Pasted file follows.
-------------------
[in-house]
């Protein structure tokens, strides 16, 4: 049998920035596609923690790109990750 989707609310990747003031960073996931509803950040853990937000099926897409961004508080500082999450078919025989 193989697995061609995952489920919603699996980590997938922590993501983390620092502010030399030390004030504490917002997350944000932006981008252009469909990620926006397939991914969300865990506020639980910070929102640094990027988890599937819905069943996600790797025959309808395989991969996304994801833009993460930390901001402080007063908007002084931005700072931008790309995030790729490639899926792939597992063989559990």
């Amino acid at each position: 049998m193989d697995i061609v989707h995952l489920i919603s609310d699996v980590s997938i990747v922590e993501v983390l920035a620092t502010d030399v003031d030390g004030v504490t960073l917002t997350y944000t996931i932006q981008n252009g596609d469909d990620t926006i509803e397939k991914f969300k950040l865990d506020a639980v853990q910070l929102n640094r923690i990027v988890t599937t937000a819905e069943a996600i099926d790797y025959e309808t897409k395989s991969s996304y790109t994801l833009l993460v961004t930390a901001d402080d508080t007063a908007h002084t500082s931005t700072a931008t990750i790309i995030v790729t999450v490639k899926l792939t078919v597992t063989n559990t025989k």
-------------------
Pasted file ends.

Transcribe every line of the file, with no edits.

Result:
[in-house]
């Protein structure tokens, strides 16, 4: 049998920035596609923690790109990750 989707609310990747003031960073996931509803950040853990937000099926897409961004508080500082999450078919025989 193989697995061609995952489920919603699996980590997938922590993501983390620092502010030399030390004030504490917002997350944000932006981008252009469909990620926006397939991914969300865990506020639980910070929102640094990027988890599937819905069943996600790797025959309808395989991969996304994801833009993460930390901001402080007063908007002084931005700072931008790309995030790729490639899926792939597992063989559990």
């Amino acid at each position: 049998m193989d697995i061609v989707h995952l489920i919603s609310d699996v980590s997938i990747v922590e993501v983390l920035a620092t502010d030399v003031d030390g004030v504490t960073l917002t997350y944000t996931i932006q981008n252009g596609d469909d990620t926006i509803e397939k991914f969300k950040l865990d506020a639980v853990q910070l929102n640094r923690i990027v988890t599937t937000a819905e069943a996600i099926d790797y025959e309808t897409k395989s991969s996304y790109t994801l833009l993460v961004t930390a901001d402080d508080t007063a908007h002084t500082s931005t700072a931008t990750i790309i995030v790729t999450v490639k899926l792939t078919v597992t063989n559990t025989k």